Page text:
Apple has, for a long time, intended to make a more substantial effort to capture the Chinese market, and with both the new iPhone 5c and iPhone 5s hitting China from the get-go, said this effort is most certainly in motion. To add to this, it would appear that the iPhone 5c and 5s have now passed the mandatory certification to carry radios compliant with China Mobile. Not only is it the largest carrier in China by a considerable distance, but it’s actually the biggest network the world over, and the grand launch should be hitting its 750 million users at some point in the near future. More details can be found right here after the leap.
Not only has Apple struggled to really make the kind of impression it would like on the Chinese market, but all previous attempts to form some kind of partnership with China Mobile have gone down like a lead balloon. This is, without doubt, very significant news for Apple, and aside from the launch of the iPhone 5c and 5s, perhaps the biggest piece of news out of Cupertino all year.
With three quarters of a billion users, the potential reach of the network alone is higher than the general population of most countries, and with a nation seemingly as taken by Apple products as the likes of the United States and much of Europe, today’s deal could be the key to Apple’s potential growth over the next few years.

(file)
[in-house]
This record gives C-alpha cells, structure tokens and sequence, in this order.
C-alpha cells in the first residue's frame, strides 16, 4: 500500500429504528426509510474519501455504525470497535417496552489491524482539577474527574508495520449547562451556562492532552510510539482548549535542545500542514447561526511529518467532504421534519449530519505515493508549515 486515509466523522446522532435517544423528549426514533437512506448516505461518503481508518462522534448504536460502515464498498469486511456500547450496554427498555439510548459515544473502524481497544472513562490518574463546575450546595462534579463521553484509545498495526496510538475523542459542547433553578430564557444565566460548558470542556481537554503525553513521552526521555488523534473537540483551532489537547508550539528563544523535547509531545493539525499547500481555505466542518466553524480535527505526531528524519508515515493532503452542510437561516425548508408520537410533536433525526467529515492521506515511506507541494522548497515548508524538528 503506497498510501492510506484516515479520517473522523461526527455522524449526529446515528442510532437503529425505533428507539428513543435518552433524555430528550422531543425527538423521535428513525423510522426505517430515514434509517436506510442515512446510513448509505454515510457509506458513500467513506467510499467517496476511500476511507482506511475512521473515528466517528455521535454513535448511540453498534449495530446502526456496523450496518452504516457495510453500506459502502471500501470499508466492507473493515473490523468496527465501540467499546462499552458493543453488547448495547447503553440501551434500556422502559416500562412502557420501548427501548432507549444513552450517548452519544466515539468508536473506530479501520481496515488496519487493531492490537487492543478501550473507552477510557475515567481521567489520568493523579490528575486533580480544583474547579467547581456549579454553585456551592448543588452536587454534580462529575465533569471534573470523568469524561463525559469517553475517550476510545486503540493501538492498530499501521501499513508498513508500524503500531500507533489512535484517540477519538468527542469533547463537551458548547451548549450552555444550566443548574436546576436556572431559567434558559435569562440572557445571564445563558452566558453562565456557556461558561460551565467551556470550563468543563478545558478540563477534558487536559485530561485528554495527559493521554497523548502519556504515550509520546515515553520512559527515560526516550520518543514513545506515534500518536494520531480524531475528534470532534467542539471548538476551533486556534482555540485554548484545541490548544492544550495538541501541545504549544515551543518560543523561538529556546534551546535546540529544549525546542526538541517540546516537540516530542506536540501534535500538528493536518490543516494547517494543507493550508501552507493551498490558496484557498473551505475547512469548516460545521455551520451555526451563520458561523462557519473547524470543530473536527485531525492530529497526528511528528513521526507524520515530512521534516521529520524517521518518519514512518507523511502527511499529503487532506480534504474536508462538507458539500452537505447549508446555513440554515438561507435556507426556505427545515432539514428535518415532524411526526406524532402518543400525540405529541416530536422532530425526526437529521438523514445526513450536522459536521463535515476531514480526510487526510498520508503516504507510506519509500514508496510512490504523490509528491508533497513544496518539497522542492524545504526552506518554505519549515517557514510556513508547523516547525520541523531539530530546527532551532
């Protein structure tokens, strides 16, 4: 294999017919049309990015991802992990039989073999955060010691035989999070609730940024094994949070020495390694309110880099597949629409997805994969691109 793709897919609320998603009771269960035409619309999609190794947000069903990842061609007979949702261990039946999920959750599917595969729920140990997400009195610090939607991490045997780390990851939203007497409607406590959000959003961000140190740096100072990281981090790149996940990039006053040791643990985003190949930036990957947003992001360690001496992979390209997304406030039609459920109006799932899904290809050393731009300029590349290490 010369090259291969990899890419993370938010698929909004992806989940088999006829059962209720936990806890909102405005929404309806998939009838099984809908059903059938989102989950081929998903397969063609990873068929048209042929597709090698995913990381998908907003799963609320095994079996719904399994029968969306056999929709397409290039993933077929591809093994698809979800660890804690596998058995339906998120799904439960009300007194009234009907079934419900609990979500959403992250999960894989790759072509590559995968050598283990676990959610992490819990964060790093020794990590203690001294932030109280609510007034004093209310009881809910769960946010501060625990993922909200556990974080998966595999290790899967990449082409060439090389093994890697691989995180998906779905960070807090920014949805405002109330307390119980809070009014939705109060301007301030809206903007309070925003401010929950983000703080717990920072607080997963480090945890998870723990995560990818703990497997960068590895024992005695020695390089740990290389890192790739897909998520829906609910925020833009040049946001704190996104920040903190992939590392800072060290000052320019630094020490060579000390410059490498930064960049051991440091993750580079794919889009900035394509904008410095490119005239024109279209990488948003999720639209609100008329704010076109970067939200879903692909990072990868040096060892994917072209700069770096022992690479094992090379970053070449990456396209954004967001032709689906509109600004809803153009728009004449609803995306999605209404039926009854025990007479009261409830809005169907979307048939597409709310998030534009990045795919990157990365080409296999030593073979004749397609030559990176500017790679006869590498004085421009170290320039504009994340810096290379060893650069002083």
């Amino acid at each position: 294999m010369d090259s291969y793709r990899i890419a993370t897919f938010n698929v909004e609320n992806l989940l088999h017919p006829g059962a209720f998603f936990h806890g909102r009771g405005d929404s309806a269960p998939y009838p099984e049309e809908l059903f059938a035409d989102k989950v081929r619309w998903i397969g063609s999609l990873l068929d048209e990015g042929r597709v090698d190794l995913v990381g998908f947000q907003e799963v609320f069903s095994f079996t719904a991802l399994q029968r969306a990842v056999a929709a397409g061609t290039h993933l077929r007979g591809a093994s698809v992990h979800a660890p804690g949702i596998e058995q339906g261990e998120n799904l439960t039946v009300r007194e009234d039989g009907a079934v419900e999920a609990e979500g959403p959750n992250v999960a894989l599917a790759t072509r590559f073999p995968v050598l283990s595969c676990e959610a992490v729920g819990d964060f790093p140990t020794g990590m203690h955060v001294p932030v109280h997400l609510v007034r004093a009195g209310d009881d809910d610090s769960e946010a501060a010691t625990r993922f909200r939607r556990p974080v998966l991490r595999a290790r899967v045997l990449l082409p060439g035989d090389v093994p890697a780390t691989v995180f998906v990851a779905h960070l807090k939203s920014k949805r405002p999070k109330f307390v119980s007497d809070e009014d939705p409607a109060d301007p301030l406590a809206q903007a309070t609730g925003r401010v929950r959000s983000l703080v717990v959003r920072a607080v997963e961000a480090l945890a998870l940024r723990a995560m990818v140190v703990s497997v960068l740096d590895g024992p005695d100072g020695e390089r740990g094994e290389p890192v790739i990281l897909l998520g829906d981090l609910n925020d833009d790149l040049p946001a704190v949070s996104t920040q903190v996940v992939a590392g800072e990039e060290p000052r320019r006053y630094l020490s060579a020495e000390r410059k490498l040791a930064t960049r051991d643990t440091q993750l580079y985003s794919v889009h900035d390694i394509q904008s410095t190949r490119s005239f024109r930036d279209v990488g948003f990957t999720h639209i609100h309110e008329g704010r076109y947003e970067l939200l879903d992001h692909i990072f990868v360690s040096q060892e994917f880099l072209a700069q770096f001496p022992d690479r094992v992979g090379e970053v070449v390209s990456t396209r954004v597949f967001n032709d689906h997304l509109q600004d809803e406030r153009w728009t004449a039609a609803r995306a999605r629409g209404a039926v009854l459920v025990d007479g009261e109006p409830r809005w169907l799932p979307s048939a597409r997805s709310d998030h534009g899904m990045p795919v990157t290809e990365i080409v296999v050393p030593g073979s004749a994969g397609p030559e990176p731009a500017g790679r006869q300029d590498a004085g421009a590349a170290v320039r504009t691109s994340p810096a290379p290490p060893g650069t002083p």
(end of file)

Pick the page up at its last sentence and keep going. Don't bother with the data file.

There was much talk in the lead-up to the iPhone 5c that the cheaper handset would be a key component in Apple’s ongoing quest to tap into emerging markets, and with both the budget model and the new flagship having passed this most essential certification, it shouldn’t be too long before consumers can begin to reap the benefits.
Android continues to dominate throughout much of mainland China thanks to the iPhone’s lack of compatibility with the major networks. Currently, the only way a consumer can use iPhone in China, is if they purchase one unlocked and run it on China Unicom. Today marks the day when the Chinese market was completely shaken-up, and from this, we could see more deals from some of China’s other major players.